Tuesday, 7 October 2014

Mote



Mote

David Hook

Green Chartreuse


Alex lay on his bed and stared at the bright rays of summer sunlight piercing the slats of his venetian blinds, his Spider-Man t-shirt rumpled and sweaty. Half dozing he watched a myriad of dust motes trapped in an unfelt draft swirl in unison as if they were dancers performing a slow, graceful ballet. It was calming and Alex felt completely relaxed for the first time in days. The exams had been exhausting. Outside an ice cream van passed by with a grating burst of the Popeye theme-tune.
 His cat, Schrodinger, languidly yawned and stretched. Alex reciprocated with a yawn and a stretch of his own and then turned his attention back to the motes and their silent ballet. As they continued to gently float in harmony something caught his eye, a somewhat larger mote was moving against the flow. Whilst the draft sent all other specks to the right of the window, this lone, somewhat larger individual, travelled left and away from the rest.
  How could that be Alex wondered? Maybe the draft affected this one differently because it was bigger than the rest? He laid perfectly still, shallow breathing in an attempt not to disturb the air currents and continued to study the rebellious mote.
He watched as it drifted across the room, apparently defying the draft that dominated all the others and landed gracefully atop his bedside cabinet. Was it his imagination or was the speck glinting in the sunlight? There it was again, a flickering of reflected light. How odd. Alex felt a need to see this up close, he remembered his grandfather's small but powerful jewellers loupe, perfect.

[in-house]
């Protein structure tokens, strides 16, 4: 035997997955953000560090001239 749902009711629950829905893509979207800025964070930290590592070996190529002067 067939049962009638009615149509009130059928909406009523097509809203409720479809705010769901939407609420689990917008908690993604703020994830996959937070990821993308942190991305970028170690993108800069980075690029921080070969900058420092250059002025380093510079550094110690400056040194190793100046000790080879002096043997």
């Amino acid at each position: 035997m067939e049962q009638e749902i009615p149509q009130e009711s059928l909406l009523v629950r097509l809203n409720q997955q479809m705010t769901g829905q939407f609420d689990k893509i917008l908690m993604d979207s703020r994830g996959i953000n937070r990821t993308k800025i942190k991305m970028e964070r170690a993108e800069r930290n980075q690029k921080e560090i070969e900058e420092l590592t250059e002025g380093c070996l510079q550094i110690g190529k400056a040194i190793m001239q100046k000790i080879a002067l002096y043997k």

Very slowly and with great care Alex rolled away from the cabinet to the opposite side of the bed gently shoving Schrodinger out of his path as he went. Schrodinger with an air of contempt promptly licked the spot where Alex had dared to touch his fur. Alex left the room and went into his small study where he rifled through a few drawers until he found the old loupe.
He returned to the bedroom and at a snail's pace knelt next to the cabinet. There it was again a couple of glints of reflected light. Holding the eyepiece in place with a squint, Alex drew in a deep breath as he slowly leant forward so as not to disturb the speck.
The shock as the mote came into focus caused Alex to fall backwards, 'What the ….no way' he mumbled as he landed on his rump.
Composing himself he again knelt next to the cabinet and replaced the eyepiece. Leaning forward once more to focus Alex let out a whispered expletive.
There on the cabinet was a tiny coalescing swirl of multi-coloured light, blending and morphing like a gaseous fire opal. The light would wrap and fold in upon itself, then bloom again with a fluid, almost sensual, flow.
As Alex watched, the minute swirling cloud slowly began to lose its colouration, fading to watery smudges. The swirling movement slowed and then stopped completely. Alex leaned back and adjusted the position of the loupe with a firmer squint.
From a Star Wars poster above the bed Yoda looked on with disinterest.
Holding another deep breath he leant forward again. The cloud had taken on a spherical shape and was now completely white and opaque.
Alex sat upright on his haunches and removed the eyepiece and used his already perspiration dampened t-shirt to wipe away the sweat that had accumulated around his eyes. It was at this point that Alex noticed Schrodinger had rolled onto his stomach and was intently staring in the direction of the cloud sphere, his ears drawn back and twitching. Taking the cat's lead Alex slowed his breathing and listened carefully. Barely audible and coming from the direction of the sphere Alex could just make out a very high pitched whine, similar to that of a mosquito but more subtle.

Wiping his face again Alex returned the eyepiece. He was about to lean in when Schrodinger stood up with his tail fluffed to its fullest, hissed at the sphere, leapt from the bed and darted out of the room. At that same moment several neighbourhood dogs began to bark and yap.